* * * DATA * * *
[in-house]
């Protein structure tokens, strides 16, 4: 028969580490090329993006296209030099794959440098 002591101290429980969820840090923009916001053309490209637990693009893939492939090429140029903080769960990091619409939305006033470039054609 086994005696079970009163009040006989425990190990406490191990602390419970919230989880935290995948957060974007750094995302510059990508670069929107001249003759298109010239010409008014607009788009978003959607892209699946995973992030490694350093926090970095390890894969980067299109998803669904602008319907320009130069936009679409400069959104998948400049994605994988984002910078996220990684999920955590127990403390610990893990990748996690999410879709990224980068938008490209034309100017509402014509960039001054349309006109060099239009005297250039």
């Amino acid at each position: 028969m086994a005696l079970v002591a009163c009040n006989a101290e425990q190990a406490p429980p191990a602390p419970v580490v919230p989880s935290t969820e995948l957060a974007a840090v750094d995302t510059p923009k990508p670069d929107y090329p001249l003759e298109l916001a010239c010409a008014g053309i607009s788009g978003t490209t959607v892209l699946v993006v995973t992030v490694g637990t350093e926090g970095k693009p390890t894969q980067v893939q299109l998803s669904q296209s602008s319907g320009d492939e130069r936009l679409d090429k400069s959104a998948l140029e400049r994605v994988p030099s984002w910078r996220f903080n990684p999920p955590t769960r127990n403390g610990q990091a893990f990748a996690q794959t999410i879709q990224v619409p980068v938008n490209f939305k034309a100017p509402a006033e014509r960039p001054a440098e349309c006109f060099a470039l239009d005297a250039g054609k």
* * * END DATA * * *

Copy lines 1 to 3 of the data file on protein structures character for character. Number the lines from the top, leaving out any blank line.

[in-house]
């Protein structure tokens, strides 16, 4: 028969580490090329993006296209030099794959440098 002591101290429980969820840090923009916001053309490209637990693009893939492939090429140029903080769960990091619409939305006033470039054609 086994005696079970009163009040006989425990190990406490191990602390419970919230989880935290995948957060974007750094995302510059990508670069929107001249003759298109010239010409008014607009788009978003959607892209699946995973992030490694350093926090970095390890894969980067299109998803669904602008319907320009130069936009679409400069959104998948400049994605994988984002910078996220990684999920955590127990403390610990893990990748996690999410879709990224980068938008490209034309100017509402014509960039001054349309006109060099239009005297250039």
């Amino acid at each position: 028969m086994a005696l079970v002591a009163c009040n006989a101290e425990q190990a406490p429980p191990a602390p419970v580490v919230p989880s935290t969820e995948l957060a974007a840090v750094d995302t510059p923009k990508p670069d929107y090329p001249l003759e298109l916001a010239c010409a008014g053309i607009s788009g978003t490209t959607v892209l699946v993006v995973t992030v490694g637990t350093e926090g970095k693009p390890t894969q980067v893939q299109l998803s669904q296209s602008s319907g320009d492939e130069r936009l679409d090429k400069s959104a998948l140029e400049r994605v994988p030099s984002w910078r996220f903080n990684p999920p955590t769960r127990n403390g610990q990091a893990f990748a996690q794959t999410i879709q990224v619409p980068v938008n490209f939305k034309a100017p509402a006033e014509r960039p001054a440098e349309c006109f060099a470039l239009d005297a250039g054609k």